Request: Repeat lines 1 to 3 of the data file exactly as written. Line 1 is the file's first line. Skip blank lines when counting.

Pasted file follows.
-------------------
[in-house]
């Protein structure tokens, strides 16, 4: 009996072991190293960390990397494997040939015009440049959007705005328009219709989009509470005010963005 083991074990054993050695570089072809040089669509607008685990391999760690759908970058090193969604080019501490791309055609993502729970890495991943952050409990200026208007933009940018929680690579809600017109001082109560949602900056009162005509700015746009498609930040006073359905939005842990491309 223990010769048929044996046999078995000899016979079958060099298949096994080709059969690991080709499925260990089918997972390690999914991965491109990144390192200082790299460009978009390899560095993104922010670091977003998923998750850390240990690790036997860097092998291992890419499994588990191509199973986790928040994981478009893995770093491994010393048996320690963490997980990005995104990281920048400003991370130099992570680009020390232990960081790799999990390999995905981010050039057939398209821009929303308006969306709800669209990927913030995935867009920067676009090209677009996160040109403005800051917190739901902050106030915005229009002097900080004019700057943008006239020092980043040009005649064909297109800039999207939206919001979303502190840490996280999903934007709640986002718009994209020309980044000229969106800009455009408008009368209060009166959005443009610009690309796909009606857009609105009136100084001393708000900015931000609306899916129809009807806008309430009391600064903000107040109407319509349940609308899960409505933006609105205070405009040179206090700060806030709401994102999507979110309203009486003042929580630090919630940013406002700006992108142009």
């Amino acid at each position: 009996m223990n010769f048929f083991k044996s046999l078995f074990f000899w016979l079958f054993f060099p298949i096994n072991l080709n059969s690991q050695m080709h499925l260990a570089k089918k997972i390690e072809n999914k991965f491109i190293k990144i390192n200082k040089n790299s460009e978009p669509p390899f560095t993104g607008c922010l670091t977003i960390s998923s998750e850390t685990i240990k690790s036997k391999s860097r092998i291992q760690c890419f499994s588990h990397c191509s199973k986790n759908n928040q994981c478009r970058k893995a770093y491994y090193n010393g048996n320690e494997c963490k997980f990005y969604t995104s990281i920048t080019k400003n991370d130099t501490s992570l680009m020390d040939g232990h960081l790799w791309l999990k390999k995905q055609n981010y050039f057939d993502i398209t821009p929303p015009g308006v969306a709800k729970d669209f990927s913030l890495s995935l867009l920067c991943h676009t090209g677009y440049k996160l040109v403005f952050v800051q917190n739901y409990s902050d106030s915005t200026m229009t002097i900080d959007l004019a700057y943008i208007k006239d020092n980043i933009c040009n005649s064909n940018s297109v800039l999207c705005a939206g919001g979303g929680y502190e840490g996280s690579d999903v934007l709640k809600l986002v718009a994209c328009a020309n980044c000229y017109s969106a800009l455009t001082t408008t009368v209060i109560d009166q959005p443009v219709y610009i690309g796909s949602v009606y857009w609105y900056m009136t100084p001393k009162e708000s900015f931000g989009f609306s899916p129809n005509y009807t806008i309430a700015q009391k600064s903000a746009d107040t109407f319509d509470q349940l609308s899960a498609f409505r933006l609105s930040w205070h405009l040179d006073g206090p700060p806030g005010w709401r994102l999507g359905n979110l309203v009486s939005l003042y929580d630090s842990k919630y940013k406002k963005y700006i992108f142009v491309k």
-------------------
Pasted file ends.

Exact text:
[in-house]
């Protein structure tokens, strides 16, 4: 009996072991190293960390990397494997040939015009440049959007705005328009219709989009509470005010963005 083991074990054993050695570089072809040089669509607008685990391999760690759908970058090193969604080019501490791309055609993502729970890495991943952050409990200026208007933009940018929680690579809600017109001082109560949602900056009162005509700015746009498609930040006073359905939005842990491309 223990010769048929044996046999078995000899016979079958060099298949096994080709059969690991080709499925260990089918997972390690999914991965491109990144390192200082790299460009978009390899560095993104922010670091977003998923998750850390240990690790036997860097092998291992890419499994588990191509199973986790928040994981478009893995770093491994010393048996320690963490997980990005995104990281920048400003991370130099992570680009020390232990960081790799999990390999995905981010050039057939398209821009929303308006969306709800669209990927913030995935867009920067676009090209677009996160040109403005800051917190739901902050106030915005229009002097900080004019700057943008006239020092980043040009005649064909297109800039999207939206919001979303502190840490996280999903934007709640986002718009994209020309980044000229969106800009455009408008009368209060009166959005443009610009690309796909009606857009609105009136100084001393708000900015931000609306899916129809009807806008309430009391600064903000107040109407319509349940609308899960409505933006609105205070405009040179206090700060806030709401994102999507979110309203009486003042929580630090919630940013406002700006992108142009």
């Amino acid at each position: 009996m223990n010769f048929f083991k044996s046999l078995f074990f000899w016979l079958f054993f060099p298949i096994n072991l080709n059969s690991q050695m080709h499925l260990a570089k089918k997972i390690e072809n999914k991965f491109i190293k990144i390192n200082k040089n790299s460009e978009p669509p390899f560095t993104g607008c922010l670091t977003i960390s998923s998750e850390t685990i240990k690790s036997k391999s860097r092998i291992q760690c890419f499994s588990h990397c191509s199973k986790n759908n928040q994981c478009r970058k893995a770093y491994y090193n010393g048996n320690e494997c963490k997980f990005y969604t995104s990281i920048t080019k400003n991370d130099t501490s992570l680009m020390d040939g232990h960081l790799w791309l999990k390999k995905q055609n981010y050039f057939d993502i398209t821009p929303p015009g308006v969306a709800k729970d669209f990927s913030l890495s995935l867009l920067c991943h676009t090209g677009y440049k996160l040109v403005f952050v800051q917190n739901y409990s902050d106030s915005t200026m229009t002097i900080d959007l004019a700057y943008i208007k006239d020092n980043i933009c040009n005649s064909n940018s297109v800039l999207c705005a939206g919001g979303g929680y502190e840490g996280s690579d999903v934007l709640k809600l986002v718009a994209c328009a020309n980044c000229y017109s969106a800009l455009t001082t408008t009368v209060i109560d009166q959005p443009v219709y610009i690309g796909s949602v009606y857009w609105y900056m009136t100084p001393k009162e708000s900015f931000g989009f609306s899916p129809n005509y009807t806008i309430a700015q009391k600064s903000a746009d107040t109407f319509d509470q349940l609308s899960a498609f409505r933006l609105s930040w205070h405009l040179d006073g206090p700060p806030g005010w709401r994102l999507g359905n979110l309203v009486s939005l003042y929580d630090s842990k919630y940013k406002k963005y700006i992108f142009v491309k």